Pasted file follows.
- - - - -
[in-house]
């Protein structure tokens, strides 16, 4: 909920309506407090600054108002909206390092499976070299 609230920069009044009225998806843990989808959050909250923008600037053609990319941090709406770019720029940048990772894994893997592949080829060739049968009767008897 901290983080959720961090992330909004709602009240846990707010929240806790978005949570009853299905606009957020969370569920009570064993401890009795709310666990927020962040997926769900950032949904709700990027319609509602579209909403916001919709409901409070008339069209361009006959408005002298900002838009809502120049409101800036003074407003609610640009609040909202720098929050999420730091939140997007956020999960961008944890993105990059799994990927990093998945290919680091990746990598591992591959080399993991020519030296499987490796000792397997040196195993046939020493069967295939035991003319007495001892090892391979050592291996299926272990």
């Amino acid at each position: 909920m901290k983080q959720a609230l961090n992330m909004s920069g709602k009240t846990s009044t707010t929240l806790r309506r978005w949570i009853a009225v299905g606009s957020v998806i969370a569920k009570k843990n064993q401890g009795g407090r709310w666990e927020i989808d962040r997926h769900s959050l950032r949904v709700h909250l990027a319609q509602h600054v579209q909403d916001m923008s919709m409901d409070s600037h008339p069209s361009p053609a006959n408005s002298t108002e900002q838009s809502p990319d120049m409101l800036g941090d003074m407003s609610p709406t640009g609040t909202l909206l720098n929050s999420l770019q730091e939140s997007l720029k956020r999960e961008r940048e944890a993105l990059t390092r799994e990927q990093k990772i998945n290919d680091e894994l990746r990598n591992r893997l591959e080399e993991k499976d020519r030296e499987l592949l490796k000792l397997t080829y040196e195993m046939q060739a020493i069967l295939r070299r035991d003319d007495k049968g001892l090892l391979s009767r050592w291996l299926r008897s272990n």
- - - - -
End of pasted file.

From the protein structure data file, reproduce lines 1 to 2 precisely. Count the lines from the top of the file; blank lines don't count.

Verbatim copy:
[in-house]
């Protein structure tokens, strides 16, 4: 909920309506407090600054108002909206390092499976070299 609230920069009044009225998806843990989808959050909250923008600037053609990319941090709406770019720029940048990772894994893997592949080829060739049968009767008897 901290983080959720961090992330909004709602009240846990707010929240806790978005949570009853299905606009957020969370569920009570064993401890009795709310666990927020962040997926769900950032949904709700990027319609509602579209909403916001919709409901409070008339069209361009006959408005002298900002838009809502120049409101800036003074407003609610640009609040909202720098929050999420730091939140997007956020999960961008944890993105990059799994990927990093998945290919680091990746990598591992591959080399993991020519030296499987490796000792397997040196195993046939020493069967295939035991003319007495001892090892391979050592291996299926272990």